Political American Healthcare Debate Provokes Macabre Sculpture

admin on 2 January, 2018


MIAMI, FL–(Marketwire – December 2, 2009) – American artist Marc Sijan’s sculptural work, “Pre-existing Conditions,” is a shocking, hyper-realistic, life-sized cast of a deceased victim who was failed by the labyrinth of the American healthcare system. Covered up by a generic bed sheet, the sculptured character is a controversial and tragic example of the real people discarded and forgotten during the seemingly endless political healthcare debate. Premiering December 3, 2009 at the renowned Miami Art Space in the Wynwood Art District of Miami, Florida, this thought-provoking sculpture is certain to be the most controversial and memorable piece viewed in conjunction with Art Basel Miami Outraged by the state of medical coverage, the polyester-resin work serves as a metaphor for the insurance cartel who he feels is strongly opposed to a competitive public option, regularly rejects health care claims, especially pre-existing health conditions, and an industry that has deemed those conditions acceptable reasons for denying critical care. Over 30,000 people in America die annually because of the inability to receive affordable health care or because of exclusionary clauses built into their insurance policies. While “Pre-existing Conditions” is a polyester- resin cast sculpture, the impression it leaves is de?nitively real. Throughout history, artists have been utilizing their work as a distinguished, creative voice to initiate a dialogue with others, stimulate physiological and political discussion and in some ways, rede?ne or redirect history. Marc Sijan has spent the last forty years of his illustrative career examining and recreating the very believable idiosyncratic aspects of the human condition. The artist has been producing magical, hyper-realistic life-sized sculptures of ?gures from everyday life that provide the viewer with a powerful and unforgettable illusion. From a security guard standing at attention to a homeless man lying on a cardboard bed at street level, Sijan has become one of the best known living ?gurative sculptors of his generation. In his most recent series of works, Sijan has dug deep into illustrating the emotional and sometimes upsetting aspects of the lives of ordinary people facing serious challenges that we all recognize. Picasso’s legendary painting, titled “Guernica,” depicted the horror and destruction of war on a small town in Spain, George Grosz and most recently, the prominent Colombian artist, Fernando Botero, presented a shocking and controversial exhibition of paintings at New York’s Marlborough Gallery, which dramatically revealed the secret torture and grave mistreatment of prisoners at Abu Ghraib. Artists in the future will no doubt continue their visual commentary that responds to current events, whether patriotic or divisive. About the Artist: Marc Sijan lives in Milwaukee, Wisconsin and received his professional training at the University of Wisconsin. The artist’s sculpture has been the subject of over 100 museum exhibitions in the United States, including the Philadelphia Museum of Art, the Albany Museum of Art (Albany, Georgia), Berman Museum of Art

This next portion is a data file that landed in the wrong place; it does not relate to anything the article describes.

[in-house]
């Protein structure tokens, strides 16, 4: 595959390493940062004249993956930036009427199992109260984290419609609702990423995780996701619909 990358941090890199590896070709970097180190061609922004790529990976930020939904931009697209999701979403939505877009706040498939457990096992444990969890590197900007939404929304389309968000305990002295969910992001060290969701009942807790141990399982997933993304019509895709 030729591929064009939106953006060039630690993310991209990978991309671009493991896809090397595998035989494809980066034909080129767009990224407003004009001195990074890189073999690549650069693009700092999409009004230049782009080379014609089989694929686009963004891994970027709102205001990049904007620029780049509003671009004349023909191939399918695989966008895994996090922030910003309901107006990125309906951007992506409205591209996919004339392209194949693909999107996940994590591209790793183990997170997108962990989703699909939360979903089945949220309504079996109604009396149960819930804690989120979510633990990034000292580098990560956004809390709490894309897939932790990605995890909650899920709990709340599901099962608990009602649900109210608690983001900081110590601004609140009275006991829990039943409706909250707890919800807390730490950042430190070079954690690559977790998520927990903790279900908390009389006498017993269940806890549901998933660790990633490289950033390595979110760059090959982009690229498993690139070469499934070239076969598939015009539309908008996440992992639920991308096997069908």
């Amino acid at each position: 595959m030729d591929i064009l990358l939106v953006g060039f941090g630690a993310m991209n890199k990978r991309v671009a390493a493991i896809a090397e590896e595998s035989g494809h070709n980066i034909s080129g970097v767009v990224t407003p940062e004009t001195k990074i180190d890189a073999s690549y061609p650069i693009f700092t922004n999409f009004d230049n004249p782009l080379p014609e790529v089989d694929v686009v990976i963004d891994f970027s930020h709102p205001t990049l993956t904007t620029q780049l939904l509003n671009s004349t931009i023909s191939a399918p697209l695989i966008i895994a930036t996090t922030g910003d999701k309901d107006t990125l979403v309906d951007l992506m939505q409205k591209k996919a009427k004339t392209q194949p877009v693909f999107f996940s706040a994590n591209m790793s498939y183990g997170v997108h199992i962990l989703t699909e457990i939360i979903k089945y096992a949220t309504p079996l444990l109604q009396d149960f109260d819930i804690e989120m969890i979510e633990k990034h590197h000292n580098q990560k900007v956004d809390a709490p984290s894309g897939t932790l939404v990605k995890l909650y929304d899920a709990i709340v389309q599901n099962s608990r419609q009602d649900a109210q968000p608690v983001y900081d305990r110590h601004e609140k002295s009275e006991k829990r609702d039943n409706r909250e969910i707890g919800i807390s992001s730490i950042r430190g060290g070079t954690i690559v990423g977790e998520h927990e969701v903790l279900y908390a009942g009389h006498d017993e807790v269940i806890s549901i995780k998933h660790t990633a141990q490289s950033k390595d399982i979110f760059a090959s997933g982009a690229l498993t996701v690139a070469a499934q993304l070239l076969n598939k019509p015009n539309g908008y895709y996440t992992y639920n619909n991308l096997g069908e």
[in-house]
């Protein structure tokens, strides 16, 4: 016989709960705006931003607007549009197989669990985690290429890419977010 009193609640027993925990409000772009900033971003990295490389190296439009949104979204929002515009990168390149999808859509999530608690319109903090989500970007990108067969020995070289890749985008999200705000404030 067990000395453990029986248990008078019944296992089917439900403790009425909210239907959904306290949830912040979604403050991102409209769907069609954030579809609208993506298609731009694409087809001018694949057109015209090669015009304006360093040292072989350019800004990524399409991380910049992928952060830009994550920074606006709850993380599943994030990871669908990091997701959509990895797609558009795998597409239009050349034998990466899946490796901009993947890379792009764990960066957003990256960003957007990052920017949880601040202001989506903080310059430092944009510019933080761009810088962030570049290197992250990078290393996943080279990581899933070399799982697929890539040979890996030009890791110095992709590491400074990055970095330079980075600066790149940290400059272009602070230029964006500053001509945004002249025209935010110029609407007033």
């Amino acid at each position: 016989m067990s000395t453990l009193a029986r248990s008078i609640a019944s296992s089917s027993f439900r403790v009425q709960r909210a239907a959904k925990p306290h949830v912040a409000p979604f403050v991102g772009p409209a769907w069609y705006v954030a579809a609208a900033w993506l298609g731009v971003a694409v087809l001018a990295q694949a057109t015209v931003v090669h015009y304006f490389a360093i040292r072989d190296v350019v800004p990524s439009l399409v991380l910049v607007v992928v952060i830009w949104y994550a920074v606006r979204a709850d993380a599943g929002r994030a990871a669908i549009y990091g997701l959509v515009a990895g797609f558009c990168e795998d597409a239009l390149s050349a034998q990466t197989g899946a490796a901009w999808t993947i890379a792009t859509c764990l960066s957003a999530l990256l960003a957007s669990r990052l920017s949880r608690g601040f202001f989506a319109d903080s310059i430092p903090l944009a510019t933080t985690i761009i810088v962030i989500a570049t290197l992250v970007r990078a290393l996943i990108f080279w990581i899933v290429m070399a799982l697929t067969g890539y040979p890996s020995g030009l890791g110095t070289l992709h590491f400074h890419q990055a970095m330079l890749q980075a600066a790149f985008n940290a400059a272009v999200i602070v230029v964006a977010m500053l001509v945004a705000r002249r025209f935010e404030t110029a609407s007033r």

(Pennsylvania) and the Southwest Art Museum (Midland, Texas), and in Europe, including at the Galeria Clave in Murcia, Spain. His most recent show at the Sausalito Art Festival in California was awarded ?rst place in sculpture and “Best in Show” out of over 200 exhibiting artists from around the country. Sijan’s recent series of new works last year received international attention and press at Cuadro Fine Art Gallery (the largest art facility in the mid-east) in Dubai, UAE, and was unilaterally voted as the most visited art exhibition in recent memory, including rare public visits by Sheik Mohammad, the leader of Dubai. An exhibition of the artist’s work is also currently on view at the Butler Institute of American Art in Youngstown, Ohio.

Bruce Helander

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